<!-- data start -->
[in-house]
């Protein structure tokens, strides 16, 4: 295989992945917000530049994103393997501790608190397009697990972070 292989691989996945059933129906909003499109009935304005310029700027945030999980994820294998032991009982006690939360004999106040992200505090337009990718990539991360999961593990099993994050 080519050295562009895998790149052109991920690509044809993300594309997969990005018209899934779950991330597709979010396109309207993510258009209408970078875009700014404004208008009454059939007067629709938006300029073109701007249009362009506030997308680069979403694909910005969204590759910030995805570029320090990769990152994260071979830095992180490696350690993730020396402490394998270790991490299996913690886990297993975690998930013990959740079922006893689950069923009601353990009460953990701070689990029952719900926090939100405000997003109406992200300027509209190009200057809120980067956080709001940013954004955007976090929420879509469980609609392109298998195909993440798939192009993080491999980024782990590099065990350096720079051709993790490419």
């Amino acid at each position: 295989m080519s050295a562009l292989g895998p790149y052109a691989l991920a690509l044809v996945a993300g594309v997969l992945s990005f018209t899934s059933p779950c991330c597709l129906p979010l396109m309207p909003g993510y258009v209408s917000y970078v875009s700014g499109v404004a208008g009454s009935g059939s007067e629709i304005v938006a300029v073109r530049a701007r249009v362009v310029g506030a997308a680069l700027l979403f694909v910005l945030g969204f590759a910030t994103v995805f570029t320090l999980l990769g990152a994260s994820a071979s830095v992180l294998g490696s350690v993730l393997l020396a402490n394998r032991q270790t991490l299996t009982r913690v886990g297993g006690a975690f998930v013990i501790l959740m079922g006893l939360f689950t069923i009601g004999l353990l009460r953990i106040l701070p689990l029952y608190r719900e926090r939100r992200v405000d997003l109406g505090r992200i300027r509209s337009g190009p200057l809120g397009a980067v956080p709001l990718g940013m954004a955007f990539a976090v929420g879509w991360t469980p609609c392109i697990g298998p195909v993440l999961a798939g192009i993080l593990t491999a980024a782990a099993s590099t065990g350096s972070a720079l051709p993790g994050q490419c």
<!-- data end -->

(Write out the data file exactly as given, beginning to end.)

[in-house]
């Protein structure tokens, strides 16, 4: 295989992945917000530049994103393997501790608190397009697990972070 292989691989996945059933129906909003499109009935304005310029700027945030999980994820294998032991009982006690939360004999106040992200505090337009990718990539991360999961593990099993994050 080519050295562009895998790149052109991920690509044809993300594309997969990005018209899934779950991330597709979010396109309207993510258009209408970078875009700014404004208008009454059939007067629709938006300029073109701007249009362009506030997308680069979403694909910005969204590759910030995805570029320090990769990152994260071979830095992180490696350690993730020396402490394998270790991490299996913690886990297993975690998930013990959740079922006893689950069923009601353990009460953990701070689990029952719900926090939100405000997003109406992200300027509209190009200057809120980067956080709001940013954004955007976090929420879509469980609609392109298998195909993440798939192009993080491999980024782990590099065990350096720079051709993790490419």
């Amino acid at each position: 295989m080519s050295a562009l292989g895998p790149y052109a691989l991920a690509l044809v996945a993300g594309v997969l992945s990005f018209t899934s059933p779950c991330c597709l129906p979010l396109m309207p909003g993510y258009v209408s917000y970078v875009s700014g499109v404004a208008g009454s009935g059939s007067e629709i304005v938006a300029v073109r530049a701007r249009v362009v310029g506030a997308a680069l700027l979403f694909v910005l945030g969204f590759a910030t994103v995805f570029t320090l999980l990769g990152a994260s994820a071979s830095v992180l294998g490696s350690v993730l393997l020396a402490n394998r032991q270790t991490l299996t009982r913690v886990g297993g006690a975690f998930v013990i501790l959740m079922g006893l939360f689950t069923i009601g004999l353990l009460r953990i106040l701070p689990l029952y608190r719900e926090r939100r992200v405000d997003l109406g505090r992200i300027r509209s337009g190009p200057l809120g397009a980067v956080p709001l990718g940013m954004a955007f990539a976090v929420g879509w991360t469980p609609c392109i697990g298998p195909v993440l999961a798939g192009i993080l593990t491999a980024a782990a099993s590099t065990g350096s972070a720079l051709p993790g994050q490419c």